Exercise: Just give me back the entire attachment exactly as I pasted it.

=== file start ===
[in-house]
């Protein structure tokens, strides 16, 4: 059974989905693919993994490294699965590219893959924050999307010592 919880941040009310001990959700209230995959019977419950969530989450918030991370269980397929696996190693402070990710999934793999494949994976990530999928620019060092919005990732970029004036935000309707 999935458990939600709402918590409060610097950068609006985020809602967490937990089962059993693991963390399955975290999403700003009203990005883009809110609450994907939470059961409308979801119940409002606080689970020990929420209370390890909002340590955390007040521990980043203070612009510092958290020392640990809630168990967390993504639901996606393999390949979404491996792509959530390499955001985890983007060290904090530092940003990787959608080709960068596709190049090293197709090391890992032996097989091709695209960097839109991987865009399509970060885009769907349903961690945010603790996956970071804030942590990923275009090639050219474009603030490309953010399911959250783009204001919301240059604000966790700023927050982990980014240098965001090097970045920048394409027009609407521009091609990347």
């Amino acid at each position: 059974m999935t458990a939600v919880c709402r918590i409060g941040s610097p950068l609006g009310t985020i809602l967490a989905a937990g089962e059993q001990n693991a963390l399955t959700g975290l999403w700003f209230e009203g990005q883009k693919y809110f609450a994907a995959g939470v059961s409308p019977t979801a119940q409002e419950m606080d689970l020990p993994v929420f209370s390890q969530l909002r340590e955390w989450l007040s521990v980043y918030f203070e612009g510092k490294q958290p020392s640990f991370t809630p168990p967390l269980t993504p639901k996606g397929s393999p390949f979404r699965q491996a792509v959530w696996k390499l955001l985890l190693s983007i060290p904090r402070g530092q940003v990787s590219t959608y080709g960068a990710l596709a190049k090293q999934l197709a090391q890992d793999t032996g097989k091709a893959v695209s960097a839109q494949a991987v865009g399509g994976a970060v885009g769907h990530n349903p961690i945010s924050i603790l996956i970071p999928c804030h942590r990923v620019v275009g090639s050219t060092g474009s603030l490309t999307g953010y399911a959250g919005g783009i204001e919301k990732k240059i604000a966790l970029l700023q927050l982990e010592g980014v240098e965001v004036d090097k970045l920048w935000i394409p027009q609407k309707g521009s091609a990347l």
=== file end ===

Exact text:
[in-house]
């Protein structure tokens, strides 16, 4: 059974989905693919993994490294699965590219893959924050999307010592 919880941040009310001990959700209230995959019977419950969530989450918030991370269980397929696996190693402070990710999934793999494949994976990530999928620019060092919005990732970029004036935000309707 999935458990939600709402918590409060610097950068609006985020809602967490937990089962059993693991963390399955975290999403700003009203990005883009809110609450994907939470059961409308979801119940409002606080689970020990929420209370390890909002340590955390007040521990980043203070612009510092958290020392640990809630168990967390993504639901996606393999390949979404491996792509959530390499955001985890983007060290904090530092940003990787959608080709960068596709190049090293197709090391890992032996097989091709695209960097839109991987865009399509970060885009769907349903961690945010603790996956970071804030942590990923275009090639050219474009603030490309953010399911959250783009204001919301240059604000966790700023927050982990980014240098965001090097970045920048394409027009609407521009091609990347």
């Amino acid at each position: 059974m999935t458990a939600v919880c709402r918590i409060g941040s610097p950068l609006g009310t985020i809602l967490a989905a937990g089962e059993q001990n693991a963390l399955t959700g975290l999403w700003f209230e009203g990005q883009k693919y809110f609450a994907a995959g939470v059961s409308p019977t979801a119940q409002e419950m606080d689970l020990p993994v929420f209370s390890q969530l909002r340590e955390w989450l007040s521990v980043y918030f203070e612009g510092k490294q958290p020392s640990f991370t809630p168990p967390l269980t993504p639901k996606g397929s393999p390949f979404r699965q491996a792509v959530w696996k390499l955001l985890l190693s983007i060290p904090r402070g530092q940003v990787s590219t959608y080709g960068a990710l596709a190049k090293q999934l197709a090391q890992d793999t032996g097989k091709a893959v695209s960097a839109q494949a991987v865009g399509g994976a970060v885009g769907h990530n349903p961690i945010s924050i603790l996956i970071p999928c804030h942590r990923v620019v275009g090639s050219t060092g474009s603030l490309t999307g953010y399911a959250g919005g783009i204001e919301k990732k240059i604000a966790l970029l700023q927050l982990e010592g980014v240098e965001v004036d090097k970045l920048w935000i394409p027009q609407k309707g521009s091609a990347l």